Behind the scenes on the rise in pedestrian and cyclist fatalities and injuries


Driver expectations, higher speeds resulting from less congestion, major gaps in infrastructure, and a systemic criminalization of pedestrian and cyclist traffic on the road have contributed to the alarming, record increases in the deaths of people struck and killed while walking or biking, according to researchers.

Crash at Lincoln Park and Barbee in Lincoln Heights. Photo by Umberto Brayj via Flickr.

Whether for recreation or simply to get from point A to point B, Americans have been walking and biking more, and thanks to COVID-19, this pattern has only intensified.

As more people walk and bike, we’ve also seen a historic increase in the numbers of people struck and injured or killed by vehicles while walking or biking. Researchers have been delving into this worrisome trend and the factors that may be contributing to this pattern, and at the same time, municipalities are rethinking their roadway safety or Vision Zero strategies.

Photo on left: An open street in Georgia. Photo by Joe Flood via Flickr.

Research out of the University of Toronto highlighted a worrisome trend of drivers failing to acknowledge cyclists or pedestrians, especially at turns and intersections. “The results were quite surprising,” said Professor Birsen Donmez. “We didn’t expect this level of attention failure, especially since we selected a group that are considered to be a low crash-risk age group…. Drivers need to be more cautious, making over-the-shoulder checks, and doing it more often…. The takeaway for pedestrians and cyclists: drivers aren’t seeing you.”

They go on to postulate that there is an increased intensity and diversity of demands for drivers’ attention, including signage, diverse modes of transport and their evolving technology, and the presence of more cyclists and pedestrians. (Others have noted that the increase in deaths was coupled with increases in speed overall during the first half of the pandemic as streets emptied out, showing the connection between speed and greater numbers of deaths.) This demand for attention is at odds with the complacency of drivers, many of whom are not accustomed to having to worry about pedestrians and cyclists, and now they’re struggling to adjust. Making matters worse, the pedestrian and cyclist infrastructure that could clue drivers into the need to make room on the road is inconsistent, making it harder (not easier) for drivers to recognize when they’re sharing the road.

The need for consistent pedestrian and cyclist infrastructure is a twofold problem. One, roadway design and transportation policy makes safety and convenience for cyclists and pedestrians secondary to the auto, and at times, normal cyclist and pedestrian behavior is deemed outright illegal, according to Peter Norton’s book Fighting Traffic: “In the early days of the automobile, it was drivers’ job to avoid you, not your job to avoid them…. But under the new model, streets became a place for cars — and as a pedestrian, it’s your fault if you get hit.”

This encourages false assumptions about what belongs and what doesn’t belong on our roadways; as if streets aren’t meant to be shared with other users. If drivers assume pedestrians and cyclists shouldn’t be in the road, they’re less likely to be on their guard.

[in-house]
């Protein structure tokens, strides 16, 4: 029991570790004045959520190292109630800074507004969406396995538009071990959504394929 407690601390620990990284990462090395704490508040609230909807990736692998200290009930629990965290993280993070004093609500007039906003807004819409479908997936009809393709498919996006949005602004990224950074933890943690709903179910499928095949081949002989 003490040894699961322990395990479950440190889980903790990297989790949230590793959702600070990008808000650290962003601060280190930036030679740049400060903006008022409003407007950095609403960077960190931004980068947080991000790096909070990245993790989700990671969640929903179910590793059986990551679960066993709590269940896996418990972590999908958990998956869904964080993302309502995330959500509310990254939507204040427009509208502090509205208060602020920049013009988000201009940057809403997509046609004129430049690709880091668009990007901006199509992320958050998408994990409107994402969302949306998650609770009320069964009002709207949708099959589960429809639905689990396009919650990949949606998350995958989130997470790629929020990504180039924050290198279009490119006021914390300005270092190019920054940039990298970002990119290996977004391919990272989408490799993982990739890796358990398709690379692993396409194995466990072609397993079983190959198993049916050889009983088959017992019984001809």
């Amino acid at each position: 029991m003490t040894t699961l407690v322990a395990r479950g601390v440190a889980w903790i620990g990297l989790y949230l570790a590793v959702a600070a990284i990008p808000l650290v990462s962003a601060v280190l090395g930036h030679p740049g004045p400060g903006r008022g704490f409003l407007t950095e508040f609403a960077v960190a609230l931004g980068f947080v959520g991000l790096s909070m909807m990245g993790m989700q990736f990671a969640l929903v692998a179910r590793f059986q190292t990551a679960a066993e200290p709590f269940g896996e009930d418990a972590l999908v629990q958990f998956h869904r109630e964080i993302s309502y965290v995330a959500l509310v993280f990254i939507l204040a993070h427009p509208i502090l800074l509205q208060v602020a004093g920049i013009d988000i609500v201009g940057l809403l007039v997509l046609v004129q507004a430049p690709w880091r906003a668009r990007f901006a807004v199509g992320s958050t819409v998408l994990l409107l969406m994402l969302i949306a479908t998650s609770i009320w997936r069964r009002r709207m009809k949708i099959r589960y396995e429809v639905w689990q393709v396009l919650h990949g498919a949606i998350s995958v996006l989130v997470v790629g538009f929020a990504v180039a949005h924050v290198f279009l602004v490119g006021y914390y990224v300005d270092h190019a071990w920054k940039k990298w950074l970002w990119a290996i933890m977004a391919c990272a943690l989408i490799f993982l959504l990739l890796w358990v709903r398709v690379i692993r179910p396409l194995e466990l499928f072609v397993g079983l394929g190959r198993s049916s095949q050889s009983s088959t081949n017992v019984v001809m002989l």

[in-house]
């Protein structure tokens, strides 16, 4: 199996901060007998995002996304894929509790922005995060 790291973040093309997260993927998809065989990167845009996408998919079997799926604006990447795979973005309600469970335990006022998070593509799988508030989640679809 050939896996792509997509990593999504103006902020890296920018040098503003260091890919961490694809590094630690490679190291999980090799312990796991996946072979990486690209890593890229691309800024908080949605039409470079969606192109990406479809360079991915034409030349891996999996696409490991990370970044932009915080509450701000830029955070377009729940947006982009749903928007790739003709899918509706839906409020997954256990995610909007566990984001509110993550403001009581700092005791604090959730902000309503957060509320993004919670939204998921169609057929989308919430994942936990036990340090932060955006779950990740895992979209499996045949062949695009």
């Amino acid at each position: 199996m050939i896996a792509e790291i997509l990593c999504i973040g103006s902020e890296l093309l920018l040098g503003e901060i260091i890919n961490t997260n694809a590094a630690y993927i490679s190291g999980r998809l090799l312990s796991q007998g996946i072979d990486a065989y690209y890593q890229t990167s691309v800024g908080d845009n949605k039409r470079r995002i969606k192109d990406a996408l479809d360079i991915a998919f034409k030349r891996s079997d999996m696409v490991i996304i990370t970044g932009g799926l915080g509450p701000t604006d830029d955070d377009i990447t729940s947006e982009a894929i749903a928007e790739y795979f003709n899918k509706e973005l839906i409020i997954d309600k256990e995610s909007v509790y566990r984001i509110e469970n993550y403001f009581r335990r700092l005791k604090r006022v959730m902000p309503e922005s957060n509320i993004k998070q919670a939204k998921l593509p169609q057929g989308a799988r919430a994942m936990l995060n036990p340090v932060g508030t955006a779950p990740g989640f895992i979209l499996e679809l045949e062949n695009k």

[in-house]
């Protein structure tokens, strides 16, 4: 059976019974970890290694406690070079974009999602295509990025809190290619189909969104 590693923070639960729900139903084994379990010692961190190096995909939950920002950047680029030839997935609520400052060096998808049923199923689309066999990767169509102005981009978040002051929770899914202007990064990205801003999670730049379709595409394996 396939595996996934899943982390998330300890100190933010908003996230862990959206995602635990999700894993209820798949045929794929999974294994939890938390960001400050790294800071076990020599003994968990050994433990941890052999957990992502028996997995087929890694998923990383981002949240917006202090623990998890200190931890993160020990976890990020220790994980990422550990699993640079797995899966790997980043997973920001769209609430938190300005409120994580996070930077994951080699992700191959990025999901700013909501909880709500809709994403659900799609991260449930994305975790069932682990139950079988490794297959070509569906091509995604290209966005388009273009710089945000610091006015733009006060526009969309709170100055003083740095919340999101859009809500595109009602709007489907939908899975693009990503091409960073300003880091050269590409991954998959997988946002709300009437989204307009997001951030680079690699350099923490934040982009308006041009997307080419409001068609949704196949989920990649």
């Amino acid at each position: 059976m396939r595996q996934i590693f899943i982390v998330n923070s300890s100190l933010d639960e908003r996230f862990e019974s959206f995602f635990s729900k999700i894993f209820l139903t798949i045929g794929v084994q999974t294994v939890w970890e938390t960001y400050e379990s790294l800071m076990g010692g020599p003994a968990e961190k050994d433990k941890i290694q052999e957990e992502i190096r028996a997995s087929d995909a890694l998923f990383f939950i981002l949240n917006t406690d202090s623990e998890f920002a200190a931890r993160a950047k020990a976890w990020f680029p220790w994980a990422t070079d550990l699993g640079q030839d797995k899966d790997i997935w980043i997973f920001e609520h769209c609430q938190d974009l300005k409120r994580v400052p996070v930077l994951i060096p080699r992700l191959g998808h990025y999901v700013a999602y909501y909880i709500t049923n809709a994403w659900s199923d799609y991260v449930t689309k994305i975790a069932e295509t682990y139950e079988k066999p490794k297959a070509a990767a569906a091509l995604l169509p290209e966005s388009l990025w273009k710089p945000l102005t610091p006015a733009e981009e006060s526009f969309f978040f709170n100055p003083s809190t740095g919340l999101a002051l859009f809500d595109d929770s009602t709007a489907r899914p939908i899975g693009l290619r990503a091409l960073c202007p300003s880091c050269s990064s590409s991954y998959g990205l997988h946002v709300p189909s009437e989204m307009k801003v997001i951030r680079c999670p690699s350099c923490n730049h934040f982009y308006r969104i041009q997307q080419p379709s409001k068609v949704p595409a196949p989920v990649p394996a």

Image on left: An anti-jaywalking poster created in 1937. From Wikimedia Commons.

Secondarily, according to research by J. M. Barajas‘, the existing engineering, education and enforcement approaches to Vision Zero do not address the root of the issue with pedestrian and cyclist traffic fatalities that are overrepresented by people of color. This disproportionate impact is the result of a failure to invest in safe bike and pedestrian accommodations in marginalized communities. 

Simply adding bike lanes and sidewalks won’t be enough. Safety from crime is another issue of concern for people of color, who often opt to travel on higher visibility corridors, which is where bike lanes and sidewalks are rarely considered because of the impact on the traffic engineers’ sacred cow of vehicle speed. Instead, this necessary infrastructure is more commonly placed on low-volume roadways, which have less public visibility. And for those who do bike, they are subject to police harassment, as cops are more likely to stop Black cyclists than white cyclists.

Since the spike in traffic deaths during the pandemic, pedestrian and cyclist fatalities are getting more visibility. The way we respond to this issue matters. Will we continue to push for only more ineffectual traffic enforcement, which disproportionately harms people of color? Will states and localities continue to push education campaigns that do nothing to address the root causes of driver inattention? Will we finally address unsafe designs as a primary culprit? Under the infrastructure bill, we could easily turn up the dial on these failing approaches and claim progress, even as fatalities continue to worsen.

What pedestrians and cyclists really need isn’t more tickets for jaywalking or lectures about wearing reflective gear. They need infrastructure that consistently makes room for them, prioritizes their safety and comfort above vehicle speed, and that provides greater visibility for all road users when they do mix with traffic, so that when drivers need to share the road, it doesn’t come as a surprise.

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